GeodSoft logo   GeodSoft

Linux, OpenBSD, Windows Server Comparison: Applications Supplement OS

A significant number of Windows products are third party products, specifically intended to supplement a Windows function that is either lacking entirely or inadequately implemented in the basic Windows OSs. The number of such products is at least in the hundreds and possibly thousands. They include with Microsoft's own Resource Kit and include backup, scheduling, defragmentation, and log file management utilities. Personally, I don't see how any Windows system can be used without the addition of a UNIX utilities package, such as the MKS Toolkit or the just as the good, free package, the Cygwin tool set.

There is no question, many of functions performed by third party Windows utilities, have counterparts in third party commercial add-ons for UNIX systems, but there is an important difference. There are no system management functions that an administrator, skilled in Perl or shell scripting, cannot solve using scripts and the utilities that come with all UNIX systems, including all versions of Linux and the BSD family of OSs. Windows servers simply are not manageable in any but the smallest environments without third party utilities.

As you move toward the high end, such as backup of terabyte and larger disk systems, these functions are more likely to be handled by third party products regardless of the platform. Generally at the high end, commercial UNIX systems, in particular Sun, IBM and HP systems have had a better selection of tools than Windows. Many, perhaps most of these, have been ported to Linux which is a much easier job than developing Windows counterparts. With IBM's adoption of Linux as an interoperable OS that runs on all hardware manufactured by IBM, its a good bet than any important gaps that may remain, will be filled.

Another way to look at this, is whether support exists on each OS under discussion, for all important application areas. In other words, is there one or more commercial quality server for every important type of server that might be needed. That depends on how "important" is defined. I think a reasonable statement is that commercial quality servers are available on Linux, for all important application areas. This could be turned on its head to say that there is such a diversity of commercial quality servers available for Linux, that if there is no Linux product available, then it's not an important area. If however, you need it for your specific business and it's not available on Linux, you are not likely to agree with either statement.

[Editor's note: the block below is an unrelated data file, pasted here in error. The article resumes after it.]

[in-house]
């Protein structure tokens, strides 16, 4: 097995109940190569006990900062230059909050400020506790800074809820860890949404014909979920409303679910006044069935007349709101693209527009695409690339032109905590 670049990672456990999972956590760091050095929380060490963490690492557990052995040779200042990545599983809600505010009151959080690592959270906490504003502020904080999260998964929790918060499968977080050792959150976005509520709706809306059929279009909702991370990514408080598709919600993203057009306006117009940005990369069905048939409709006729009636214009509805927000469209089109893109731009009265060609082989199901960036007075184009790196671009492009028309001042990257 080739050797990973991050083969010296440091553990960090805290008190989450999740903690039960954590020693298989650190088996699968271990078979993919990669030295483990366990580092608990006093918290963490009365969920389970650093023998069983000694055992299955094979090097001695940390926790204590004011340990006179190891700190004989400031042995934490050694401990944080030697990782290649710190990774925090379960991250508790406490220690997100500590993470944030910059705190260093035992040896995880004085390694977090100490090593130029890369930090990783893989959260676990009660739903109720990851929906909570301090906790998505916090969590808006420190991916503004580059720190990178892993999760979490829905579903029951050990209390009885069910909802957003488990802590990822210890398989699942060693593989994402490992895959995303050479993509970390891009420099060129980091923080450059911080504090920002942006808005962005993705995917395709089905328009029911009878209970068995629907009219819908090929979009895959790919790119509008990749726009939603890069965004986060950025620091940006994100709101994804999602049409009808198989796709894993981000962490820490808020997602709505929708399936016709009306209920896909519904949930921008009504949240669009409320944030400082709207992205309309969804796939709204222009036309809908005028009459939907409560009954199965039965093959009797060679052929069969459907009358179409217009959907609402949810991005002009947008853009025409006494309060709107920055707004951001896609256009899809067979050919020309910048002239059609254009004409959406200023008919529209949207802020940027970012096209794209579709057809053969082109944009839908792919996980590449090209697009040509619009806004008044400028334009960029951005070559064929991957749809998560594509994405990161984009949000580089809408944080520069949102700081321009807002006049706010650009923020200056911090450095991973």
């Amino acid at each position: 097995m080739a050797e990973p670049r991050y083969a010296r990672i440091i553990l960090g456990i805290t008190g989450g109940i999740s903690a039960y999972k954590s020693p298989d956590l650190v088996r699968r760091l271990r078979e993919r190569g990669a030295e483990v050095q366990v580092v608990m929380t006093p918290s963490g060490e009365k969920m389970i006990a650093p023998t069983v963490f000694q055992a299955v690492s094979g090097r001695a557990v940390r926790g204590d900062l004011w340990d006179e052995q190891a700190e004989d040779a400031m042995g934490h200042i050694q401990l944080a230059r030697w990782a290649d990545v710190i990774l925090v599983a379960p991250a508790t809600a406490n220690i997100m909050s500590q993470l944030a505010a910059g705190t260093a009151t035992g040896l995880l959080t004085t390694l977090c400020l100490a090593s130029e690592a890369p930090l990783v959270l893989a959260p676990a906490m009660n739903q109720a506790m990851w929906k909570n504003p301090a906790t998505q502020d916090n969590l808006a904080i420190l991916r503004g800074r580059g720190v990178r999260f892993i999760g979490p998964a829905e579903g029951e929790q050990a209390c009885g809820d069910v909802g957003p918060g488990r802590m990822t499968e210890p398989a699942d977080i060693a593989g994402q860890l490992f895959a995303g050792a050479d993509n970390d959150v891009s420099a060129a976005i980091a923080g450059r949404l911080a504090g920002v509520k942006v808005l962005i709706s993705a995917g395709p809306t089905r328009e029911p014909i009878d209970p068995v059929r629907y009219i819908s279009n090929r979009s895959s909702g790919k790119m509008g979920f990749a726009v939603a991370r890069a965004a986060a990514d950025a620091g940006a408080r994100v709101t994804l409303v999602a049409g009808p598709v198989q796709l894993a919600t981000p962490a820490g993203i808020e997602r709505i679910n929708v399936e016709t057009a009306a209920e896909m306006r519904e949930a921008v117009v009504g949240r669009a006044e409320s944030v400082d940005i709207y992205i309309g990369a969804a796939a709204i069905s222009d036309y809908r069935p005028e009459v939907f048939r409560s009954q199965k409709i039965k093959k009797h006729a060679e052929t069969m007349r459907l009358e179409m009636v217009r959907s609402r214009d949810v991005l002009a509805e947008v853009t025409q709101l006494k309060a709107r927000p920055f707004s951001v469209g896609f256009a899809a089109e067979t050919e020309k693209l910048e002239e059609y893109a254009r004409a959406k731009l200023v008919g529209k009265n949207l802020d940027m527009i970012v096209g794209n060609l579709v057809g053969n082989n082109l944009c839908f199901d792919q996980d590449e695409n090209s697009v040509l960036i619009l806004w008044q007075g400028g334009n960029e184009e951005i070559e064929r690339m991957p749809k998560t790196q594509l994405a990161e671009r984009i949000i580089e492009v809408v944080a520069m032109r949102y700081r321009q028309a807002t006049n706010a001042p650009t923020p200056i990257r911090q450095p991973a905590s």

transparent spacer

Top of Page - Site Map

Copyright © 2000 - 2014 by George Shaffer. This material may be distributed only subject to the terms and conditions set forth in (or These terms are subject to change. Distribution is subject to the current terms, or at the choice of the distributor, those in an earlier, digitally signed electronic copy of (or cgi-bin/ from the time of the distribution. Distribution of substantively modified versions of GeodSoft content is prohibited without the explicit written permission of George Shaffer. Distribution of the work or derivatives of the work, in whole or in part, for commercial purposes is prohibited unless prior written permission is obtained from George Shaffer. Distribution in accordance with these terms, for unrestricted and uncompensated public access, non profit, or internal company use is allowed.


What's New
Email address

Copyright © 2000-2014, George Shaffer. Terms and Conditions of Use.